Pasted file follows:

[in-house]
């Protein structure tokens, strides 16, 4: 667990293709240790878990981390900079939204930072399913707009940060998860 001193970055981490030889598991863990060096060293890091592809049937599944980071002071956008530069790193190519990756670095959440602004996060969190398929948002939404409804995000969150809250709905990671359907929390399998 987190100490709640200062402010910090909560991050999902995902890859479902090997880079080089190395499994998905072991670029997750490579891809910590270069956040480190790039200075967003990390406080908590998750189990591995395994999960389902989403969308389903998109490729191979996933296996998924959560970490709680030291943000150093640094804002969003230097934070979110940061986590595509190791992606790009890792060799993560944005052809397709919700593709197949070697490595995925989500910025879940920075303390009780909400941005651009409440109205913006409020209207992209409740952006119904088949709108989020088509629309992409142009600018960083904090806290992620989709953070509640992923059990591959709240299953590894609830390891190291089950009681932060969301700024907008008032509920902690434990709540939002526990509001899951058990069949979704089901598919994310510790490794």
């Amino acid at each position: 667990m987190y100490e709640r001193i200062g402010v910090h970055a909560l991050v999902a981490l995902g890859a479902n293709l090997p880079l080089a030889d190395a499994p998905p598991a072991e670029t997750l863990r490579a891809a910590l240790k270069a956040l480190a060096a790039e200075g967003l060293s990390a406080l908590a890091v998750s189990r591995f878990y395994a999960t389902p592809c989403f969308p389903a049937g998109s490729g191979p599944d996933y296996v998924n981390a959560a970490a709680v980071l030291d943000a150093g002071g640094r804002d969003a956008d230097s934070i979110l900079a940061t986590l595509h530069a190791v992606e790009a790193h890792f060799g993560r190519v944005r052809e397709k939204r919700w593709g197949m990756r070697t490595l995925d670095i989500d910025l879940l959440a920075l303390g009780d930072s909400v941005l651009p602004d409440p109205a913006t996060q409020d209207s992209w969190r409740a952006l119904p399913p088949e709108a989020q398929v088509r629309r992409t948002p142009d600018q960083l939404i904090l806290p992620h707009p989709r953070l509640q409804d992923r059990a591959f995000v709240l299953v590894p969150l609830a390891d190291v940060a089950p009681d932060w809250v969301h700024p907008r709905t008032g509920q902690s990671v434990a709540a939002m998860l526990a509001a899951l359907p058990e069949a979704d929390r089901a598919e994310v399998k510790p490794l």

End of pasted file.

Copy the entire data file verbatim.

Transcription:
[in-house]
């Protein structure tokens, strides 16, 4: 667990293709240790878990981390900079939204930072399913707009940060998860 001193970055981490030889598991863990060096060293890091592809049937599944980071002071956008530069790193190519990756670095959440602004996060969190398929948002939404409804995000969150809250709905990671359907929390399998 987190100490709640200062402010910090909560991050999902995902890859479902090997880079080089190395499994998905072991670029997750490579891809910590270069956040480190790039200075967003990390406080908590998750189990591995395994999960389902989403969308389903998109490729191979996933296996998924959560970490709680030291943000150093640094804002969003230097934070979110940061986590595509190791992606790009890792060799993560944005052809397709919700593709197949070697490595995925989500910025879940920075303390009780909400941005651009409440109205913006409020209207992209409740952006119904088949709108989020088509629309992409142009600018960083904090806290992620989709953070509640992923059990591959709240299953590894609830390891190291089950009681932060969301700024907008008032509920902690434990709540939002526990509001899951058990069949979704089901598919994310510790490794």
């Amino acid at each position: 667990m987190y100490e709640r001193i200062g402010v910090h970055a909560l991050v999902a981490l995902g890859a479902n293709l090997p880079l080089a030889d190395a499994p998905p598991a072991e670029t997750l863990r490579a891809a910590l240790k270069a956040l480190a060096a790039e200075g967003l060293s990390a406080l908590a890091v998750s189990r591995f878990y395994a999960t389902p592809c989403f969308p389903a049937g998109s490729g191979p599944d996933y296996v998924n981390a959560a970490a709680v980071l030291d943000a150093g002071g640094r804002d969003a956008d230097s934070i979110l900079a940061t986590l595509h530069a190791v992606e790009a790193h890792f060799g993560r190519v944005r052809e397709k939204r919700w593709g197949m990756r070697t490595l995925d670095i989500d910025l879940l959440a920075l303390g009780d930072s909400v941005l651009p602004d409440p109205a913006t996060q409020d209207s992209w969190r409740a952006l119904p399913p088949e709108a989020q398929v088509r629309r992409t948002p142009d600018q960083l939404i904090l806290p992620h707009p989709r953070l509640q409804d992923r059990a591959f995000v709240l299953v590894p969150l609830a390891d190291v940060a089950p009681d932060w809250v969301h700024p907008r709905t008032g509920q902690s990671v434990a709540a939002m998860l526990a509001a899951l359907p058990e069949a979704d929390r089901a598919e994310v399998k510790p490794l």